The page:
Phone outage under review

March 20, 2007

Where were you when the phones went out? A lot of people were at work.  Emergency responders are still evaluating what happened and how they handled the crisis.

People take phones for granted, until outages such as yesterday. Says Lynn Dent, who works in a local office.  "I tried to make several outgoing phone calls and wasn't able to get out and I tried to use my cell phone several times and wasn't able to get through."  Pamela Duhon was taking her husband to the doctor when they discovered the phone weren't working.  "We tried to reach family members and started getting scared and wondering what was going on. And many people were saying it was like, a terror attack. And I said no it's not."

Luckily for most people the phone outage was nothing more than an inconvenience. Dent says, "We weren't able to get through some calls we needed to get through, but really nothing horrible happened."  Duhon says everying turned out fine.  "After everything came back on everybody got in touch with each other."  And some like Veronica Miller scarcely noticed.  "I didn't notice that the phone hadn't been ringing, but I guess that was the reason."

The phone outage was the main topic of a regularly meeting of Calcasieu's Local Emergency Planning Committee meeting. So far, it does not seem the situation proved catastrophic for anyone. Since people couldn't call 911,  agencies had to do their best to spread the word about alternative ways to report emergencies.

911 Director Robin Martin says even before this, they had talked about a backup system to respond to such a situation. "If the phone company arranged it so we automatically rolled over to another big switch, which I believe the closest is Alexandria, we would never lose service." But he admits it would probably cost a fortune. "You could be talking hundreds of millions of dollars.  And who would pay for that? The consumer in the long run."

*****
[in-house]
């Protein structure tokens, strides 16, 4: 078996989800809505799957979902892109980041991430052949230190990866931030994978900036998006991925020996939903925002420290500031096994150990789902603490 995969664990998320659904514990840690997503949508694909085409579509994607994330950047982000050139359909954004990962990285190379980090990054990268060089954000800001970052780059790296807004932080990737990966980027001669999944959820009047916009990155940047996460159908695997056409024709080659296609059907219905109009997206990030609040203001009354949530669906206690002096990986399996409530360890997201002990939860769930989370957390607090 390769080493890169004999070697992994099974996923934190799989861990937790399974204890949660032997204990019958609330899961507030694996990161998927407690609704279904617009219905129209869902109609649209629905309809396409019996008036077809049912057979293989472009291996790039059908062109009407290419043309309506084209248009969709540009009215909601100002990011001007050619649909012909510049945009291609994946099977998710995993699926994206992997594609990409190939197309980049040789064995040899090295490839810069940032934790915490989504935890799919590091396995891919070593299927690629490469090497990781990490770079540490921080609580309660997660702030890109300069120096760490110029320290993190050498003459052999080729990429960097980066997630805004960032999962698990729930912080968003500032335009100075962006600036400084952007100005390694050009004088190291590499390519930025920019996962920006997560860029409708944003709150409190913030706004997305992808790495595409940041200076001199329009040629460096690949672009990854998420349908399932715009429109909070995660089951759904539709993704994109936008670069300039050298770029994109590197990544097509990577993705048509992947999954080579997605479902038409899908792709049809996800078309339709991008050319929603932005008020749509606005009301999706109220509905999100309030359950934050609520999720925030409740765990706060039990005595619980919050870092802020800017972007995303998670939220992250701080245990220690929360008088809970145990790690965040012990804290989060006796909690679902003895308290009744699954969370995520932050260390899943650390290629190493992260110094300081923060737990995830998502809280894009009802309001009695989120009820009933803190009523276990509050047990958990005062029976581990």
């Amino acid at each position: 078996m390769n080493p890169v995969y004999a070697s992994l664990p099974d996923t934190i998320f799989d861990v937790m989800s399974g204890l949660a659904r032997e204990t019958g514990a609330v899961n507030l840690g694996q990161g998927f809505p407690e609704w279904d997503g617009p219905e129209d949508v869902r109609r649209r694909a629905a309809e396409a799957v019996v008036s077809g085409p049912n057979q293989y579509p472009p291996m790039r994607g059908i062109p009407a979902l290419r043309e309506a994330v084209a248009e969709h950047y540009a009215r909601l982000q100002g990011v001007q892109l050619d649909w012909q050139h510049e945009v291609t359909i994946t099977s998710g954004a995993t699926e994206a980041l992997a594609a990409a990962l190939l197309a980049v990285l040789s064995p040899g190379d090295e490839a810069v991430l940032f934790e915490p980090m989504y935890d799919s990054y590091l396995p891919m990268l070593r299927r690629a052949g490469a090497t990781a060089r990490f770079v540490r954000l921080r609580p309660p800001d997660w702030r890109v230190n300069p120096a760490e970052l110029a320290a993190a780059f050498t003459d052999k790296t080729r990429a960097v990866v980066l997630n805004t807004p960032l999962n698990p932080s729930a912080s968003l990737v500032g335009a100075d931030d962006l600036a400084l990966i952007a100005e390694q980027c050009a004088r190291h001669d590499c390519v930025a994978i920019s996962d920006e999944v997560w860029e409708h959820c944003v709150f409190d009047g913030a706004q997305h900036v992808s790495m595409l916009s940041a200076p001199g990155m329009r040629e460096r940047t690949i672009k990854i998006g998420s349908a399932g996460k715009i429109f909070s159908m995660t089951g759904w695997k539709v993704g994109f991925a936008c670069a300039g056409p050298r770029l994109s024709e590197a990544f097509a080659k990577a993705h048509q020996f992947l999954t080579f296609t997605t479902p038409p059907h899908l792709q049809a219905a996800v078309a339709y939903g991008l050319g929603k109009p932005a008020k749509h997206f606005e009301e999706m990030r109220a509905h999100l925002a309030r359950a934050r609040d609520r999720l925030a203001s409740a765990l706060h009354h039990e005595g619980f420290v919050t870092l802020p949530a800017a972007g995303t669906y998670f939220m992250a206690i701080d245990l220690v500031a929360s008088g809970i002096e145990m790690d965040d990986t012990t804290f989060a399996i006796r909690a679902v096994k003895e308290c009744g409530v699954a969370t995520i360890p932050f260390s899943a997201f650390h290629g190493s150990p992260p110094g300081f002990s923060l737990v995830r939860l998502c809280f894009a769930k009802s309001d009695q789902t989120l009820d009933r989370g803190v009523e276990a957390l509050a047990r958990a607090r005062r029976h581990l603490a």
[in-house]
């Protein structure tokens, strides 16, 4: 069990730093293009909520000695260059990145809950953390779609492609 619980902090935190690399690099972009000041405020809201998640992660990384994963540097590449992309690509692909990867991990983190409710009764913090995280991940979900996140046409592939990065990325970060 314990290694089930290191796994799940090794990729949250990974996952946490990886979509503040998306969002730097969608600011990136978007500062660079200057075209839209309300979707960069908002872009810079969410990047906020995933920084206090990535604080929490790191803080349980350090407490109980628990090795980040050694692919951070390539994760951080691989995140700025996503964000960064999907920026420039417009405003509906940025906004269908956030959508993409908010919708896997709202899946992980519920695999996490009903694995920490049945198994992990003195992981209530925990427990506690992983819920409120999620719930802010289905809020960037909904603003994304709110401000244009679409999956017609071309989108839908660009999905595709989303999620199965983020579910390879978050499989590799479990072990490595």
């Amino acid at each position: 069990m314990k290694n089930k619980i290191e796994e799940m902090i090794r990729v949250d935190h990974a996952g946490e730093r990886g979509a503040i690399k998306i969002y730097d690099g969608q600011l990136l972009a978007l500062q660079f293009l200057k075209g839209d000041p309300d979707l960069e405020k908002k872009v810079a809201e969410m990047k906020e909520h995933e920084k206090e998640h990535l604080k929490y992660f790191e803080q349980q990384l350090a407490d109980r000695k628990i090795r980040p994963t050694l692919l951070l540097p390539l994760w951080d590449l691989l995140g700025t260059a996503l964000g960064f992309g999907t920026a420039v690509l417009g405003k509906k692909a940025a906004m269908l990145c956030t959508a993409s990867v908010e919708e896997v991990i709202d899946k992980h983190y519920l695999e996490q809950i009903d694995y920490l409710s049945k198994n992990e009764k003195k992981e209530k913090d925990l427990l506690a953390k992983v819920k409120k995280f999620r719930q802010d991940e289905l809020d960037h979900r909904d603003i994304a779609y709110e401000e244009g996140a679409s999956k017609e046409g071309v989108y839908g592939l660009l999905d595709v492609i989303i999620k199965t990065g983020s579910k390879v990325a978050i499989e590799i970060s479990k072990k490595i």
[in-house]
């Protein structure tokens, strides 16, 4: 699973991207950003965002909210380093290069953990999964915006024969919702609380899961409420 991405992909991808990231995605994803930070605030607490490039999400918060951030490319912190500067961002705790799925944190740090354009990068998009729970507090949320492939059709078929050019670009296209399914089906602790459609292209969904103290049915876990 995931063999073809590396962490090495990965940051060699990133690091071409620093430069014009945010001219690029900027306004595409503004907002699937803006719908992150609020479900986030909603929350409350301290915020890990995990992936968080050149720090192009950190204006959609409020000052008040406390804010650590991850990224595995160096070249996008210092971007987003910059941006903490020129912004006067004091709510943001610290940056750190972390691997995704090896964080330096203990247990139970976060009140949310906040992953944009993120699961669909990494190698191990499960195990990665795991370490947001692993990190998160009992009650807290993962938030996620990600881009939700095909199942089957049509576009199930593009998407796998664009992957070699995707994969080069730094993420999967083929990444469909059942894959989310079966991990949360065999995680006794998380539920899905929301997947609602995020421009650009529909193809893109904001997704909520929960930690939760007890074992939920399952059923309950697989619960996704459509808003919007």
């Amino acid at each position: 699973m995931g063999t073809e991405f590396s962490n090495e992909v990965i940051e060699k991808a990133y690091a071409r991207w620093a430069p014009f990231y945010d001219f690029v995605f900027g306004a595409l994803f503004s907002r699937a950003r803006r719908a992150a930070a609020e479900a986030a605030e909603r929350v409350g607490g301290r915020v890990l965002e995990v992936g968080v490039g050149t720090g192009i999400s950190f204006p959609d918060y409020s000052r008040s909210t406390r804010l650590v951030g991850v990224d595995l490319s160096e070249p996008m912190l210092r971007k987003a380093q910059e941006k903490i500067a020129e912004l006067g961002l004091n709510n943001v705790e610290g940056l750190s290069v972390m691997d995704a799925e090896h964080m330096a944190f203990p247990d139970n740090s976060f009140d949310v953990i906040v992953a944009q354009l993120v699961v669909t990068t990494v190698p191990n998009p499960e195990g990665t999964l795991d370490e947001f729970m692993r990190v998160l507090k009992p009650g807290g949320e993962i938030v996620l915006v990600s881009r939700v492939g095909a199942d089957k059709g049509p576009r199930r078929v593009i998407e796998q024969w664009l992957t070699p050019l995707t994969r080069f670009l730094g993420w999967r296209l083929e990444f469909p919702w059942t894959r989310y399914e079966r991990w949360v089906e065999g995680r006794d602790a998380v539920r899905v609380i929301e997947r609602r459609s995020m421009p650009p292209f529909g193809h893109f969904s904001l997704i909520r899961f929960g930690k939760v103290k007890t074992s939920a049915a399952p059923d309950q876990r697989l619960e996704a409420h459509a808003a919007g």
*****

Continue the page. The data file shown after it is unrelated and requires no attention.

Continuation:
Director of Calcasieu Emergency Operations Dick Gremillion says as with all incidents they evaluate, learn and try to improve. "We're going to give people a few days to digest what happened and what solutions we may be able to come up with."

An after action review for emergency responders is expected to take place next week.  Next week's "after action review" meeting is not expected be a public meeting. That's so emergency officials will feel free to hash out any concerns they might be reluctant to air publicly. However Gremillion says they will have a media briefing following the meeting. The time and date have not yet been set.